In this article, the migration expert, Dr. Irudaya Rajan argues for a stronger and better coordinated migration policy which focuses on the well-being of Indian migrant workers at all three stages in a migrants life-cycle.
The World Bank classifies India as one of the top emigrating countries in the world with a stock of 13.88 million Indians worldwide as of 2013. India also figures in three of the top five emigration corridors in the South Asia region, that is, India–United States, India–Saudi Arabia, India–United Arab Emirates where the stock of migrants are estimated to be beyond 2 million. With a favourable demographic dividend in terms of its large emerging youth, the International Organization of Migration (IOM) predicted that India will emerge as one of the largest migrant-sending countries in the World.
India ranked first among the top remittance receiving countries in 2014, with $70.38 billion followed by China ($64.4 billion) and Philippines ($28.4 billion). Thus, overseas Indians have contributed to the Indian economy in terms of remittances and it has impacts on all three levels—-our economy, society and families. In a nation, where emigration is a reality for a large section of its populace, is migration governed by any good policy that helps in orderly, safe and legal emigration?
There are three stages in a migrant’s life-cycle—before departure, the period of time spent at the destination, and rehabilitation upon return. Let us examine the governing structure at the three levels. India is probably the only country in the world where migration is managed by three different ministries. The passport is issued under the control of Ministry of External Affairs, emigration clearance is done for Emigration Clearance Required (ECR) passports with the Ministry of Overseas Indian Affairs and the departures at the airport are managed by the Bureau of Migration of the Ministry of Home Affairs. How do they coordinate the migration management? S. Krishna Kumar and I in one of our latest books, Emigration in 21st Century India: Governance, Legislation and Institutions, have argued that emigration in the 21st century is managed “under a 20th century law inspired by a 19th century mindset”.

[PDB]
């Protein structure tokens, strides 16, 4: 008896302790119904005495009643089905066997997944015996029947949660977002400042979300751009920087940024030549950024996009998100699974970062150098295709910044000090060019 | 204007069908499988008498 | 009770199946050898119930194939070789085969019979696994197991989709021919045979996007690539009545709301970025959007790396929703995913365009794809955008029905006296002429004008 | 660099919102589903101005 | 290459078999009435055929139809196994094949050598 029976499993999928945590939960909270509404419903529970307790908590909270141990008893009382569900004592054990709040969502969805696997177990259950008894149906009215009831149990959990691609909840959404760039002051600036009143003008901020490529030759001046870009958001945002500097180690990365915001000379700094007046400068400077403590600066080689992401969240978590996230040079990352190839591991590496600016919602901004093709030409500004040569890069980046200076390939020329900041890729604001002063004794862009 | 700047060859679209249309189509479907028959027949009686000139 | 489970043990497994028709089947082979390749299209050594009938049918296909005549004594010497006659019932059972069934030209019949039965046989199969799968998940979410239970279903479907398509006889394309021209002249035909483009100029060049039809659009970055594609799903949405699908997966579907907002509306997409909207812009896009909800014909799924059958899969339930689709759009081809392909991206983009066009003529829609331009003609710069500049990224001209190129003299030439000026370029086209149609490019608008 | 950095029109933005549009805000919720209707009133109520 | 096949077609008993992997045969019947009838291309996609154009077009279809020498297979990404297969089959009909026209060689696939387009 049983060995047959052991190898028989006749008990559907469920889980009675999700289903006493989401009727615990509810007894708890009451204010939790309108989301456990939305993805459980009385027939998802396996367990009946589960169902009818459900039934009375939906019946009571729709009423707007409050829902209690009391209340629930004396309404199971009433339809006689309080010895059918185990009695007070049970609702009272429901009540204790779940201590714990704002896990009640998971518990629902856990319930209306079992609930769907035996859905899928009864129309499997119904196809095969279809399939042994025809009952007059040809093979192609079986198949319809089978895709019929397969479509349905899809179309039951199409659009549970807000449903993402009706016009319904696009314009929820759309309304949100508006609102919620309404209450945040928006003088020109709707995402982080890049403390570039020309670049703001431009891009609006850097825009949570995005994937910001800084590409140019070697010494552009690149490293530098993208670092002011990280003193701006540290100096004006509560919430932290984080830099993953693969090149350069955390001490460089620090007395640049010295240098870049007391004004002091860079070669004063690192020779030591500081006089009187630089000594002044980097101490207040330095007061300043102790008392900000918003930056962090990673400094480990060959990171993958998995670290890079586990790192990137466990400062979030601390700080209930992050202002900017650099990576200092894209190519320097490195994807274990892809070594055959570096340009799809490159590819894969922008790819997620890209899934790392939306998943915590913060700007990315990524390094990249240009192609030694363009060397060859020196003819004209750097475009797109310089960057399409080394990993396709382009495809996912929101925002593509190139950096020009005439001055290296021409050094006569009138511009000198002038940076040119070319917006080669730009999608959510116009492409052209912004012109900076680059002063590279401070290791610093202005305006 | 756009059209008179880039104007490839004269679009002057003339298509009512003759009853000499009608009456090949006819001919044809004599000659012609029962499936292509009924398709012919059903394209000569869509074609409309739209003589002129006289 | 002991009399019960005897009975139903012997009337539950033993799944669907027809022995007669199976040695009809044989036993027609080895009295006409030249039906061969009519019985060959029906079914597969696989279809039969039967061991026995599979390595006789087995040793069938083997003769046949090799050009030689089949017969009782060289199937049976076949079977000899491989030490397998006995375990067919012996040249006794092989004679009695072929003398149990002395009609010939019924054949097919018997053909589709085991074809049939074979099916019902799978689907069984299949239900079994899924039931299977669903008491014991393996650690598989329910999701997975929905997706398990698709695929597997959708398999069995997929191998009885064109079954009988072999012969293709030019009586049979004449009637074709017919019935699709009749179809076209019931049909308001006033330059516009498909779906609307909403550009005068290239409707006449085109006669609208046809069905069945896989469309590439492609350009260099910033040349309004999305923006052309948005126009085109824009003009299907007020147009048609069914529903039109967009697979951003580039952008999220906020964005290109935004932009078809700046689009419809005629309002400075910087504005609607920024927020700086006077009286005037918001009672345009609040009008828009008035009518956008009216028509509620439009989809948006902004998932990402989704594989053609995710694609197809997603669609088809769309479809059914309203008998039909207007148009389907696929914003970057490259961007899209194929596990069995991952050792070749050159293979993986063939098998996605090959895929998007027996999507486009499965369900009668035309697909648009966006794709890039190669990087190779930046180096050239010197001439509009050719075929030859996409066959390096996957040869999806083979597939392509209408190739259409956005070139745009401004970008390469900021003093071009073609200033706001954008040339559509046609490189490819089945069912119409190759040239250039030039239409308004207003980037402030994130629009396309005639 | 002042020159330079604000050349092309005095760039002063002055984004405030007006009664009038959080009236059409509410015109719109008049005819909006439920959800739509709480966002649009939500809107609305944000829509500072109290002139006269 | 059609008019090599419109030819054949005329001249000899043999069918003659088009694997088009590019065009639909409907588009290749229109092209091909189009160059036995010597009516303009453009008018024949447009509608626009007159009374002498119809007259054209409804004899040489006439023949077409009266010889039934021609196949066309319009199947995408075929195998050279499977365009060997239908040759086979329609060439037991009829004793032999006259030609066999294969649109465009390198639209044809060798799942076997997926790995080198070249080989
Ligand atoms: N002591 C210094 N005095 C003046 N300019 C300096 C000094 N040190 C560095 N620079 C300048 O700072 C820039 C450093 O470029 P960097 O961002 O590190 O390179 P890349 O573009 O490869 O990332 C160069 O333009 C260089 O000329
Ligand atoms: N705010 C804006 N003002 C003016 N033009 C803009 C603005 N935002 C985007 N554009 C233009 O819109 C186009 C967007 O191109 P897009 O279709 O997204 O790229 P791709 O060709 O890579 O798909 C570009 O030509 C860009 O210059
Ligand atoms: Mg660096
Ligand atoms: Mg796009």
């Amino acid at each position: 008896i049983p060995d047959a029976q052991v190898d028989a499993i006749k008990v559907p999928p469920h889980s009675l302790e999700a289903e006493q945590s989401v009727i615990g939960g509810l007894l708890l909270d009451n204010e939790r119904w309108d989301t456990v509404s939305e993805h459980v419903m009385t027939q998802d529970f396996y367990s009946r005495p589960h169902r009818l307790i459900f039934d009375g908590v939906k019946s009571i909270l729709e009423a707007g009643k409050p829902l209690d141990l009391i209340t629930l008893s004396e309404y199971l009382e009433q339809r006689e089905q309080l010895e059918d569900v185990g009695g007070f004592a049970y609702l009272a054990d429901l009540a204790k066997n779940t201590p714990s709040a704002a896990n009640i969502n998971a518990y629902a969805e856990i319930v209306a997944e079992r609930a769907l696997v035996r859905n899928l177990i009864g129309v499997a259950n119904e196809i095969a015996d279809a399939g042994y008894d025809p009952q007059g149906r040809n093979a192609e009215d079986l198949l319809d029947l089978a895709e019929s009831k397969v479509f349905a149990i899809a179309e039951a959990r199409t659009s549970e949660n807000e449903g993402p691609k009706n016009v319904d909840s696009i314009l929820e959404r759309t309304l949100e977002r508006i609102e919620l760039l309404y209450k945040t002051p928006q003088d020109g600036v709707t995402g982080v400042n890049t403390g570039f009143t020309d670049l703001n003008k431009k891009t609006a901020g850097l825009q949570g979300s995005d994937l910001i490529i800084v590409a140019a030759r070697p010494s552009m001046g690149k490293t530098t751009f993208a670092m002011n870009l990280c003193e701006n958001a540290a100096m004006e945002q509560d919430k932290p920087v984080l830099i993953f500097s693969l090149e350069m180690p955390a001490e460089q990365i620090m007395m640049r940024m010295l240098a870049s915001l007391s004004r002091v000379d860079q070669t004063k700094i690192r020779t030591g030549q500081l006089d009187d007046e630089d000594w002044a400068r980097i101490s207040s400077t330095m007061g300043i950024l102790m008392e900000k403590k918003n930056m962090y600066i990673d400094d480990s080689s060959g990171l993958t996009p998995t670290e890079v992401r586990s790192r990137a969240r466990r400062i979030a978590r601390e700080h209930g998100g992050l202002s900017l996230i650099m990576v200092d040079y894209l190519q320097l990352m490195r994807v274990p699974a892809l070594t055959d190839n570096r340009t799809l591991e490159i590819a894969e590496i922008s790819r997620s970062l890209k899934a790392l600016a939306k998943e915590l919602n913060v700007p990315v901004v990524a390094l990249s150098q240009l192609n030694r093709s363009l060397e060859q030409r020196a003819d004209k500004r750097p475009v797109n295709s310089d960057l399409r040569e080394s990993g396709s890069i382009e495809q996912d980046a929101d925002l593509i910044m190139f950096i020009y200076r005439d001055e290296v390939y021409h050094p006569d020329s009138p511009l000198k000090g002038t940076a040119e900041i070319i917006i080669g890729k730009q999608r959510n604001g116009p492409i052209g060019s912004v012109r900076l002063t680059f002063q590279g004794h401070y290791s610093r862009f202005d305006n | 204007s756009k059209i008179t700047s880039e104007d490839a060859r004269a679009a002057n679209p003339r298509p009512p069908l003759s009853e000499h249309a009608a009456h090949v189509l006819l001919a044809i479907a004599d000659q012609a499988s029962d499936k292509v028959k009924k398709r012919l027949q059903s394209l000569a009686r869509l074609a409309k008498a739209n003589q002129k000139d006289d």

Emigration clearance is managed from just nine locations across India, with an approved 1,439 recruitment agencies as of 2012. Of these, about 58 per cent just exist on paper. “The administrative apparatus itself has accentuated corruption as a result of the nexus formed between erring government officials and recruiting agencies,” said the Minister of Overseas Indian Affairs in Parliament in September 2007.
At the destination, our workers depend on the Indian Embassies. For instance, both Saudi Arabia and United Arab Emirates hosts about 20 lakhs Indians each. Most of the workers’ direct contact on any issue is the labour attaché affiliated to the Indian Embassy. In both countries, only two labour attachés are available at both Embassies and consulates. Assuming that each attaché has 20 workers to help them handle labour issues, 40 people for 20,00,000 migrants is not only meagre but also unacceptable to take care of the workers problems, visiting jails, helping to bring dead bodies of undocumented migrants and visiting camps regularly.
On return, we do not have any rehabilitation policy. We should design a rehabilitation policy to help the return emigrants to use their enhanced skills at the place of destination. Take for instance, the return emigrants who worked in the construction sector for about 10 years in Dubai and would have acquired skills which will be in more demand in a growing city like Kochi in Kerala. Do we encourage and offer re-employment to our return emigrants?
Our migration governance is weak at all the three stages of the migrant’s life cycle. The present government talks about “minimum government, maximum governance”. Of course our workers require maximum governance both in India and abroad. It is not because they remit $70.38 billion back to India. The money they remit is not black money but hard-earned “blood money”. In addition, they uphold the Indian flag as Indian citizens in 182 countries while at times sacrificing their life and well-being. They are our ambassadors and deserve their share of migrant rights both in India and abroad and it should not be limited to just voting rights.
Dr. S. Irudaya Rajan is Chair Professor, Ministry of Overseas Indian Affairs (MOIA) Research Unit on International Migration at the Centre for Development Studies, Kerala.
Note: This article is republished with the author’s permission from the World Bank Blog.